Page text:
You can do that by offering additional information, examples, and resources than others offer.

But the easiest way to make your content unique is to present it in your own unique voice.

Your voice is a depiction of your unique personality. So, be yourself.

Not your lawyer self, necessarily, your authentic self.

Relax and talk to your reader (one reader, not “everyone”), like you would if you were talking to them over your favorite beverage.

Combine that with stories from your practice and your content will be original and interesting and attract the kinds of people who want to hear what you have to say. And after you’ve said it, come back to hear more.

That’s how you get and keep readers, and how you get and keep clients.

How to write an email newsletter that brings in clients

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Tell me about yourself

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Everyone’s favorite radio station, we’re told, is WIIFM—“What’s in it for me?” They tell us that prospective clients don’t care about you or what you want; it’s all about them.

So make it about them.

Make your content, offers, stories, and examples about your reader or prospect. Because that’s why they’re reading your article or copy and that’s why they will hire you (or won’t).

Just tell them about your services and benefits. Leave yourself out of the picture.

No, don’t do that. You will always be in the picture because you’re the one who will help them get what they want.

If you don’t tell them about yourself, if your articles and sales pages are only about your services and offers, that’s boring. And generic. And unlikely to persuade anyone to choose you.

(NB: don’t write articles or sales copy that any other attorney could grab and slap their name on.)

If you want clients to hire you instead of any other attorney, tell them about yourself.

Anyway, aside from that, the reality is, people do care about other people and that includes little ‘ol you.

Sure, they care about themselves a lot more, but don’t for a minute think nobody wants to know anything about you.

They do. They want to hear your story. Especially if they’re thinking about hiring you.

They want to hear about your experiences working with other clients. They want to know what you think about things. They want to know where you’ve been and where you are going.

Because they want to see what it would be like having you as their attorney. But they’re interested in you even if they’re not shopping for a lawyer.

Because people are interested in and care about people.

Something else.

If your reader finds your story interesting, if they relate to you, if they feel that in some way they know you, they will be more likely to hire you.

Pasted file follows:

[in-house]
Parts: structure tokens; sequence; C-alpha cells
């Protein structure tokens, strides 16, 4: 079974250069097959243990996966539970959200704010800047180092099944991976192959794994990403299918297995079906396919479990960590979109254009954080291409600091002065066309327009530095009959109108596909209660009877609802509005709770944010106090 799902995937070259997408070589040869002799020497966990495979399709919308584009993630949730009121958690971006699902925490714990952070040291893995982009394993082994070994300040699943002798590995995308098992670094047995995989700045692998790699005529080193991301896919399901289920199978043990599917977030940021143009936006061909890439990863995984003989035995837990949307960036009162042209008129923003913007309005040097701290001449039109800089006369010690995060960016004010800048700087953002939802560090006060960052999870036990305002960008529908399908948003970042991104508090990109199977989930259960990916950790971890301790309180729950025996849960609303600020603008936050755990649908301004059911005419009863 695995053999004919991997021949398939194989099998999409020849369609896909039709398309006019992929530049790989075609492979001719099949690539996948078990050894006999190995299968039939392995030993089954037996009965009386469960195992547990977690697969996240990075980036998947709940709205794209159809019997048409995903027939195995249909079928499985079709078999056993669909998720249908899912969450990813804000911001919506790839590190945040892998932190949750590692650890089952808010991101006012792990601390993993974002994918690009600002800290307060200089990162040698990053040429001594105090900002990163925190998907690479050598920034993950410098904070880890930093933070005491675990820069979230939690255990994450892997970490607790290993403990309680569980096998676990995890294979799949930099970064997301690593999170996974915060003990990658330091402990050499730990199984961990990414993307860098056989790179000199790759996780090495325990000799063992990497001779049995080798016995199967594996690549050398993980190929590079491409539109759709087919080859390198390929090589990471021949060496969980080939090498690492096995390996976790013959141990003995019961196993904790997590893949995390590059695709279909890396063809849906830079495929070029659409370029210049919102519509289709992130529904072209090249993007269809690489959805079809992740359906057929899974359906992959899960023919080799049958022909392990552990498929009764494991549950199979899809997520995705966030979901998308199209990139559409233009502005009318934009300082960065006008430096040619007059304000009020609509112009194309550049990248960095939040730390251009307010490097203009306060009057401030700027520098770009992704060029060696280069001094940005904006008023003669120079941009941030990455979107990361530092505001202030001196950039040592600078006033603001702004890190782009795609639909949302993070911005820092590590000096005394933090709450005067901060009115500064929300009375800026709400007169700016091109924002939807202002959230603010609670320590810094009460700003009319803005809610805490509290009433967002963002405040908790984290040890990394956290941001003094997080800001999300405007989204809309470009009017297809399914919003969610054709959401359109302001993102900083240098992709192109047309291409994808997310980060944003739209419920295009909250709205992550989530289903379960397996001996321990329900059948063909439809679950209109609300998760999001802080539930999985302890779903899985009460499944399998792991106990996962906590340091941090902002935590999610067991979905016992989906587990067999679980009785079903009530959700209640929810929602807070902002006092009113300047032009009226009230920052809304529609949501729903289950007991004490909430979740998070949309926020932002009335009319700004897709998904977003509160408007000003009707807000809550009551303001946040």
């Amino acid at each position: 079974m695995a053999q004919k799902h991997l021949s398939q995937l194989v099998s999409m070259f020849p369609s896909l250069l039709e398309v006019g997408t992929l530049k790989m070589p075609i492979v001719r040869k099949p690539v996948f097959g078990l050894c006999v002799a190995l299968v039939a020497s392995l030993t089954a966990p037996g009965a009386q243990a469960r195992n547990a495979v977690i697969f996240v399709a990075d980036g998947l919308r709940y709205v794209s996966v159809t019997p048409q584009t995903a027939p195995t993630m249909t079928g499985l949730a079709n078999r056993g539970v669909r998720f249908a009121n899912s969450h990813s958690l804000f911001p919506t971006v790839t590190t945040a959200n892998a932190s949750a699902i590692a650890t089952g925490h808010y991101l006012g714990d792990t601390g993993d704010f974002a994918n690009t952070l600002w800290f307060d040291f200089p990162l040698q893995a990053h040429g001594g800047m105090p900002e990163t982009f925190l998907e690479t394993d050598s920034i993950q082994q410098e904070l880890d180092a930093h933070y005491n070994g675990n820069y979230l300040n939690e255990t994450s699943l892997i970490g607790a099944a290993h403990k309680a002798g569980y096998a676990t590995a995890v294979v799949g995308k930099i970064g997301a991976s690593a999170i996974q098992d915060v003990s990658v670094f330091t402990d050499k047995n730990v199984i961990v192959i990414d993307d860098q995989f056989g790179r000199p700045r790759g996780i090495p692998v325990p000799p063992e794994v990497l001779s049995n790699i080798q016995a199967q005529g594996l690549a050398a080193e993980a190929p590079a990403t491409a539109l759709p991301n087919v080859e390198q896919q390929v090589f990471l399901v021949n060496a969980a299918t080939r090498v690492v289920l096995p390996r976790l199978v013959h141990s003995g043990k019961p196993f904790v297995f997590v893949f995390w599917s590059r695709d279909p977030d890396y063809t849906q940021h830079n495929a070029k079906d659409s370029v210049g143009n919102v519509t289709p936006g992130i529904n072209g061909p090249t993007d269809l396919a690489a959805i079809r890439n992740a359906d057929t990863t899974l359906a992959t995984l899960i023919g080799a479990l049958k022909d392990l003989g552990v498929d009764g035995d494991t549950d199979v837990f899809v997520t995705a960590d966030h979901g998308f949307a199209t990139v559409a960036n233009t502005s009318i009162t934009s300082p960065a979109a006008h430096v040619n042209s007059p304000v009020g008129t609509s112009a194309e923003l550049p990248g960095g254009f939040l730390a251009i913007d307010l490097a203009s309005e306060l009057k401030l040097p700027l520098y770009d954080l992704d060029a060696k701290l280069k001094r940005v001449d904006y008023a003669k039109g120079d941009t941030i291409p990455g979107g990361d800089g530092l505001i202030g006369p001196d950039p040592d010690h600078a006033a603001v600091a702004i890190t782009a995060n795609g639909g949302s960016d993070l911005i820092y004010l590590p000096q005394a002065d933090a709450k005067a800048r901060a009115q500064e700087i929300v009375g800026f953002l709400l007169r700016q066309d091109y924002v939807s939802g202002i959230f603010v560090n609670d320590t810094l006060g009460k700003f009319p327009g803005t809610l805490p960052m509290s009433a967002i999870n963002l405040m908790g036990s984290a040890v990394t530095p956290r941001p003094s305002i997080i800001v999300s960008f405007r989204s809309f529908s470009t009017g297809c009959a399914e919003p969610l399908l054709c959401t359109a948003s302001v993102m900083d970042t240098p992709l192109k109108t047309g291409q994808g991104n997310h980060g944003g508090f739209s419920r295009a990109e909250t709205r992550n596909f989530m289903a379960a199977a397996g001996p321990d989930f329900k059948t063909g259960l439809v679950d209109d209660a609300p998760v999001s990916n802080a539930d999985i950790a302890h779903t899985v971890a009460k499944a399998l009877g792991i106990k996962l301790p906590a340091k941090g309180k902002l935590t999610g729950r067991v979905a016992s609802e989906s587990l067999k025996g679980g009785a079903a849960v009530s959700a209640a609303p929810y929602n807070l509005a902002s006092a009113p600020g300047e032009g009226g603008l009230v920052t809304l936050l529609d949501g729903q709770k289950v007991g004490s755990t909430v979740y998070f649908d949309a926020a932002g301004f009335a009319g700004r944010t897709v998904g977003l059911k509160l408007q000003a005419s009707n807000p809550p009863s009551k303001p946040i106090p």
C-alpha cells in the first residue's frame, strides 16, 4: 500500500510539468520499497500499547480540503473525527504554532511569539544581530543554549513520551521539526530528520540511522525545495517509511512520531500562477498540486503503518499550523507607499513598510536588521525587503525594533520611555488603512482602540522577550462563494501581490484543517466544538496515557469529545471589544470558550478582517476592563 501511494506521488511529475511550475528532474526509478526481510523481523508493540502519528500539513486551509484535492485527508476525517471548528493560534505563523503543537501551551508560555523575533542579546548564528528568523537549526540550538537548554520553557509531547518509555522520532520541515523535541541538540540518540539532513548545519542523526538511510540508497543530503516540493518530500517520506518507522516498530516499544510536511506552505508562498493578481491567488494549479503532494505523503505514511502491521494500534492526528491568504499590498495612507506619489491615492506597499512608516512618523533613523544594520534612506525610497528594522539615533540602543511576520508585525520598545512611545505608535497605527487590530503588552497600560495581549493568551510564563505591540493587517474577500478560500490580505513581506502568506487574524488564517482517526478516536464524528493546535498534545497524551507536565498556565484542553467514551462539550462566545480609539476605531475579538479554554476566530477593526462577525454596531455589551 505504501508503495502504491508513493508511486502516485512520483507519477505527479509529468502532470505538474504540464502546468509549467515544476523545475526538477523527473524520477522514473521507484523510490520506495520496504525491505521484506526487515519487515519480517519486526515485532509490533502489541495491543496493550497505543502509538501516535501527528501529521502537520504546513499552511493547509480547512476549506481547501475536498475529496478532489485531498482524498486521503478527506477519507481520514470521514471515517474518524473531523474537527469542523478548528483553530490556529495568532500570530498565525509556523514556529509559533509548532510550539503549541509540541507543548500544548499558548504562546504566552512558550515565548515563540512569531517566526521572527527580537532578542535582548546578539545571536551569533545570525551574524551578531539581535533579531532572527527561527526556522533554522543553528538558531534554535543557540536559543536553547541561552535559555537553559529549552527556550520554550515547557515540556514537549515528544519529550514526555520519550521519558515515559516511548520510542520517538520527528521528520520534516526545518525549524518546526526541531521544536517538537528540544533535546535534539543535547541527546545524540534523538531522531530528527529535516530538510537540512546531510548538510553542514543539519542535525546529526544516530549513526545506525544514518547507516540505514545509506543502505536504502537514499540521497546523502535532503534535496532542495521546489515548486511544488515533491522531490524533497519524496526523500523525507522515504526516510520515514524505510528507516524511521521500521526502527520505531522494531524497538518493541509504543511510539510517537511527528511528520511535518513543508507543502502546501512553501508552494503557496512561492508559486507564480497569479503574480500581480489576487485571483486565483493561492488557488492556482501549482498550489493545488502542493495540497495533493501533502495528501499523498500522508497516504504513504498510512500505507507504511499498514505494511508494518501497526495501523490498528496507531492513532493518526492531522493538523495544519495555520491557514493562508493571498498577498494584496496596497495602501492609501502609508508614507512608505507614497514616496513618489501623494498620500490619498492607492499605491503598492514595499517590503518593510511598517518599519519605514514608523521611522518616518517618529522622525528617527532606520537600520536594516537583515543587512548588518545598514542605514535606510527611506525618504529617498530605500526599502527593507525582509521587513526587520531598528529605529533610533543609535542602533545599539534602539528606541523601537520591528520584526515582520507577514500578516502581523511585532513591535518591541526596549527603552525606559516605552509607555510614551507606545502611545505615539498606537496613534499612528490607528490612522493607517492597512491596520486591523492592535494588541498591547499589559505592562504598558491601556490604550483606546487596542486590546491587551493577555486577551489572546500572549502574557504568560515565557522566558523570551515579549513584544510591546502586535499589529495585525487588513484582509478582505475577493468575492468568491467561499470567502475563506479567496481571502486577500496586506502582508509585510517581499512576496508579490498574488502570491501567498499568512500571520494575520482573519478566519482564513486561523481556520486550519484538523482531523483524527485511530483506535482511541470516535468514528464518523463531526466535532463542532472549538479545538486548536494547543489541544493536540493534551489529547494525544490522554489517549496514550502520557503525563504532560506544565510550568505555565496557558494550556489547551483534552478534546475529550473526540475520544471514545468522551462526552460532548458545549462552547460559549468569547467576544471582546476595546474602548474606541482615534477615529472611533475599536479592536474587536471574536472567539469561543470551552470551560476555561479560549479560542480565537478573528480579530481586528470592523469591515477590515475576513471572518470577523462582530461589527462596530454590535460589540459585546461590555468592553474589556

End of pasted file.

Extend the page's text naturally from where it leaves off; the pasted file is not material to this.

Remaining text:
Knowing is the first step. Liking is second. Trusting may take more time, but the more you tell them about yourself, the more likely this is on the way.

Don’t overdo it. Don’t be one of those people who talks incessantly about themselves.

Me, me, me, doesn’t win friends or influence people.

But don’t hide yourself and talk only about your services. Make your articles and copy mostly about them but also about you.

Because if they hire you, it’s going to be about both of you.

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Time blocking for thee and me

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I’ve struggled with time blocking, aka time boxing or calendar blocking, at least the way I’ve seen others do it. I don’t want to schedule my entire day down to the minute, as some studs do, but even when I mentally block out time for writing or other projects, I still resist putting this on my calendar.

I informally dedicate my mornings (after doing email, some admin stuff and waking up my brain) to “deep work” — writing and other things that require focus and concentration. But I don’t schedule it.

When I’m ready, I go to work. When I’m not, I don’t.

This works for me, but there’s something appealing about the idea of looking at the calendar and seeing my day organized and tidy.

So I will try again.

In my quest to learn how others do it, I’ve watched some videos and picked up some suggestions. I thought I’d pass along a few of the best.

  • Time block email and admin so you can stay on top of it, and not be distracted when you’re doing other things and remember you forgot to reply to your email.
  • For “deep work”—anything that requires concentration—be specific about what you will work on (the case, file, project), and for how long, so you know exactly what to do during your time block. Specifics create clarity, clarity creates focus, and focus is how you get things done.
  • If you’re trying to block your entire day, for each block, (a) give yourself enough time to do the work; (most of us grossly underestimate how long things will take), and, (b) build in buffer time between blocks for breaks, travel, interruptions, and things that need more time than you have allowed.

If you have other suggestions, or would like to share how time blocking works for you, please let me know.